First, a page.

No supported authentication methods available

Error:

Disconnected: No supported authentication methods available (server sent: publickey,gssapi-keyex,gssapi-with-mic)

No supported authentication methods available

Receiving error When trying to access Linux server through putty or other tool using ssh service.

Solution:

  1. Edit /etc/ssh/sshd_config configuration file using vi editor.
        [[email protected] ~]# vi /etc/ssh/sshd_config
  2. Check and replace with yes for below entry
     PasswordAuthentication no

    changed 

    PasswordAuthentication yes
  3. save and exit from the file using :wq
  4. Than restart the ssh service using below command.
    systemctl restart sshd
  5. Restart the network service using below command.
    systemctl restart network
  6. Now try to access the server and sure it will work. Still if you are facing error in accessing the server, that there might be issue with firewall configuration.

Reference: Super user

Permission handling in Linux

In this post we are going to see(Permission handling in Linux) how to set permission for files and directories in linux/unix.

Before set/unset permission we should check the existing permission for a file usinf ll <filename> command like below.

[[email protected] ~]# ll abu
-rwxrwxrwx. 1 abu root 113 Dec 11 20:22 abu

We can assign permission based on below categories and same has been display while executing ll or ls –l command.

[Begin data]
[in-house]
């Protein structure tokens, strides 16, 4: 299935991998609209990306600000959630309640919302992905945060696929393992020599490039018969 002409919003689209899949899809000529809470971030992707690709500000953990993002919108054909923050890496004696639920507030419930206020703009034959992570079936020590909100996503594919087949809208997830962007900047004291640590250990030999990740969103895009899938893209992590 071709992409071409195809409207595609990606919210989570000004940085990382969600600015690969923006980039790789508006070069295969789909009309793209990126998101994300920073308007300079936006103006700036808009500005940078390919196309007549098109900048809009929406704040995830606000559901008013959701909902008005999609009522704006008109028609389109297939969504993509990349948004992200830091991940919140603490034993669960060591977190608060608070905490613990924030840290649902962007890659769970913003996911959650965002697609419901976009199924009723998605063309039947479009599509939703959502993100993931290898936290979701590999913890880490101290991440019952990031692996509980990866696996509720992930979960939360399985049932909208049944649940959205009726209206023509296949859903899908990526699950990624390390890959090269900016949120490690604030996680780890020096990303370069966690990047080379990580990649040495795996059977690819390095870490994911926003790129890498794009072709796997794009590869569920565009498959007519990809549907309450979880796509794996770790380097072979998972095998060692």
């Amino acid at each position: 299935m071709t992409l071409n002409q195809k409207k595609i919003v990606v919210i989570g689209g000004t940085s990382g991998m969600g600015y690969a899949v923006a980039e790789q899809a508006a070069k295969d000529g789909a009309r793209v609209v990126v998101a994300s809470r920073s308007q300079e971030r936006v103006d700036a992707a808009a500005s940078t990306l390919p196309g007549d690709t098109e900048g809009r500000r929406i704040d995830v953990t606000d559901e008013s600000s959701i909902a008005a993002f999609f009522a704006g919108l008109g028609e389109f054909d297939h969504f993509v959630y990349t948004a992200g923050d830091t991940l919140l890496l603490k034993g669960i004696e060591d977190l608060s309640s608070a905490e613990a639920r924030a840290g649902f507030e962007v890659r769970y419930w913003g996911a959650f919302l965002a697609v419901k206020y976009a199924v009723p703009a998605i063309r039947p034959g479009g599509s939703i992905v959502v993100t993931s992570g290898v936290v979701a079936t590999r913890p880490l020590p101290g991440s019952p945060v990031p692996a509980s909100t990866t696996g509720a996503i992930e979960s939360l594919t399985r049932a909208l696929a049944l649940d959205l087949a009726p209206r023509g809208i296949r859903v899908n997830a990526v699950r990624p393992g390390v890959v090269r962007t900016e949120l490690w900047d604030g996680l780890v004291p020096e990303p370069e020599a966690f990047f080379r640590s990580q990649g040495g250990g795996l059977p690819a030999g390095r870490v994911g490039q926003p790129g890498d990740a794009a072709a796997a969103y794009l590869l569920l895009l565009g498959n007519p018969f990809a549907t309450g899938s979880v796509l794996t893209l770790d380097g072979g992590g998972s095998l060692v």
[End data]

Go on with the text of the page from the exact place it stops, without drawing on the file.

User:    u

Group:  g

Others:  o

Numeric values used for changing/identifying the permissions:

Read:       4, r

Write:      2, w

Execute:  1, x

Command used for changing file permission:

#Chmod 655 <filename>

Example:

Command to set permission:

We are going to set permission for file abu from 777 to 755 using below command. 755 will have full permission for user, read and execute for group and others.

[[email protected] ~]# chmod 755 abu
[[email protected] ~]# ll abu
-rwxr-xr-x. 1 abu root 113 Dec 11 20:22 abu

Also will set the permissions usings characters like below.

Read:        r

Write:       w

Execute:  x

Example:

Command to set permission using characters:

In the below example going to set execute permission alone to others

[[email protected] ~]# ll abu1
-rwxr-xr--. 1 root abu 0 Dec 11 20:17 abu1
[[email protected] ~]# chmod o+x abu1
[[email protected] ~]# ll abu1
-rwxr-xr-x. 1 root abu 0 Dec 11 20:17 abu1

Changing ownership of a file or directory: